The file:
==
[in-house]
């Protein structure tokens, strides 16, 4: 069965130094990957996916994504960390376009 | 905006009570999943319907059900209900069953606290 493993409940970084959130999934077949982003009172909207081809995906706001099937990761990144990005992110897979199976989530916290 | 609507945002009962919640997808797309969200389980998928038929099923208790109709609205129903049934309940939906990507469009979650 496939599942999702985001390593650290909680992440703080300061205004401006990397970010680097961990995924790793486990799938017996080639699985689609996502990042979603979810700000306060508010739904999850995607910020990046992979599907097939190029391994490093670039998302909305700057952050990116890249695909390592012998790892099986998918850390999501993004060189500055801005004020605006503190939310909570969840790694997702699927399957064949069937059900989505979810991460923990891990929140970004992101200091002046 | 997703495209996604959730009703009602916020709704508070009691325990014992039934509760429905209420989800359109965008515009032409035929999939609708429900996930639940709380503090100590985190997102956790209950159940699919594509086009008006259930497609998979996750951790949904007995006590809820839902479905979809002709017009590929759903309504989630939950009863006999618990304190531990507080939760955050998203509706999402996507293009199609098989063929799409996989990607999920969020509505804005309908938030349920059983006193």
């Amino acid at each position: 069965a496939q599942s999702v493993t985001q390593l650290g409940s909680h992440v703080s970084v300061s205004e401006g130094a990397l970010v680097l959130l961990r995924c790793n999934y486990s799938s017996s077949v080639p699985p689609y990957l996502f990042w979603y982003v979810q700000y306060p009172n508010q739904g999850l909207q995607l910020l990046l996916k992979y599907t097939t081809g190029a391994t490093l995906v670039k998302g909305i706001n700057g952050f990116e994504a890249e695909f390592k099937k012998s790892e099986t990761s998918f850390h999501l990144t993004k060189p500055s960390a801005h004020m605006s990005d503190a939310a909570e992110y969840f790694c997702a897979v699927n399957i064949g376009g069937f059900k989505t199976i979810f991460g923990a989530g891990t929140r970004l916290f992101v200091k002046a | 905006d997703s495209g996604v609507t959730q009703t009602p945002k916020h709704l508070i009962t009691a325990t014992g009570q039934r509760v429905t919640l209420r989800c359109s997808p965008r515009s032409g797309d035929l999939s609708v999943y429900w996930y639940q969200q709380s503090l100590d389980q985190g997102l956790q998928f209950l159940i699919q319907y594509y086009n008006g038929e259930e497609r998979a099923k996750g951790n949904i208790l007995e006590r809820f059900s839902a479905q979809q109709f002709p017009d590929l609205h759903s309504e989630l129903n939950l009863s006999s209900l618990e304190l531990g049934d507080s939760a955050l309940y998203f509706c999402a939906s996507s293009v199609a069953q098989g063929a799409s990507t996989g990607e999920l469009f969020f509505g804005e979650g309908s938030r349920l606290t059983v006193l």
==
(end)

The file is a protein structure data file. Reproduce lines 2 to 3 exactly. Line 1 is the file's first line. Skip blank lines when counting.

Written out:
């Protein structure tokens, strides 16, 4: 069965130094990957996916994504960390376009 | 905006009570999943319907059900209900069953606290 493993409940970084959130999934077949982003009172909207081809995906706001099937990761990144990005992110897979199976989530916290 | 609507945002009962919640997808797309969200389980998928038929099923208790109709609205129903049934309940939906990507469009979650 496939599942999702985001390593650290909680992440703080300061205004401006990397970010680097961990995924790793486990799938017996080639699985689609996502990042979603979810700000306060508010739904999850995607910020990046992979599907097939190029391994490093670039998302909305700057952050990116890249695909390592012998790892099986998918850390999501993004060189500055801005004020605006503190939310909570969840790694997702699927399957064949069937059900989505979810991460923990891990929140970004992101200091002046 | 997703495209996604959730009703009602916020709704508070009691325990014992039934509760429905209420989800359109965008515009032409035929999939609708429900996930639940709380503090100590985190997102956790209950159940699919594509086009008006259930497609998979996750951790949904007995006590809820839902479905979809002709017009590929759903309504989630939950009863006999618990304190531990507080939760955050998203509706999402996507293009199609098989063929799409996989990607999920969020509505804005309908938030349920059983006193």
């Amino acid at each position: 069965a496939q599942s999702v493993t985001q390593l650290g409940s909680h992440v703080s970084v300061s205004e401006g130094a990397l970010v680097l959130l961990r995924c790793n999934y486990s799938s017996s077949v080639p699985p689609y990957l996502f990042w979603y982003v979810q700000y306060p009172n508010q739904g999850l909207q995607l910020l990046l996916k992979y599907t097939t081809g190029a391994t490093l995906v670039k998302g909305i706001n700057g952050f990116e994504a890249e695909f390592k099937k012998s790892e099986t990761s998918f850390h999501l990144t993004k060189p500055s960390a801005h004020m605006s990005d503190a939310a909570e992110y969840f790694c997702a897979v699927n399957i064949g376009g069937f059900k989505t199976i979810f991460g923990a989530g891990t929140r970004l916290f992101v200091k002046a | 905006d997703s495209g996604v609507t959730q009703t009602p945002k916020h709704l508070i009962t009691a325990t014992g009570q039934r509760v429905t919640l209420r989800c359109s997808p965008r515009s032409g797309d035929l999939s609708v999943y429900w996930y639940q969200q709380s503090l100590d389980q985190g997102l956790q998928f209950l159940i699919q319907y594509y086009n008006g038929e259930e497609r998979a099923k996750g951790n949904i208790l007995e006590r809820f059900s839902a479905q979809q109709f002709p017009d590929l609205h759903s309504e989630l129903n939950l009863s006999s209900l618990e304190l531990g049934d507080s939760a955050l309940y998203f509706c999402a939906s996507s293009v199609a069953q098989g063929a799409s990507t996989g990607e999920l469009f969020f509505g804005e979650g309908s938030r349920l606290t059983v006193l």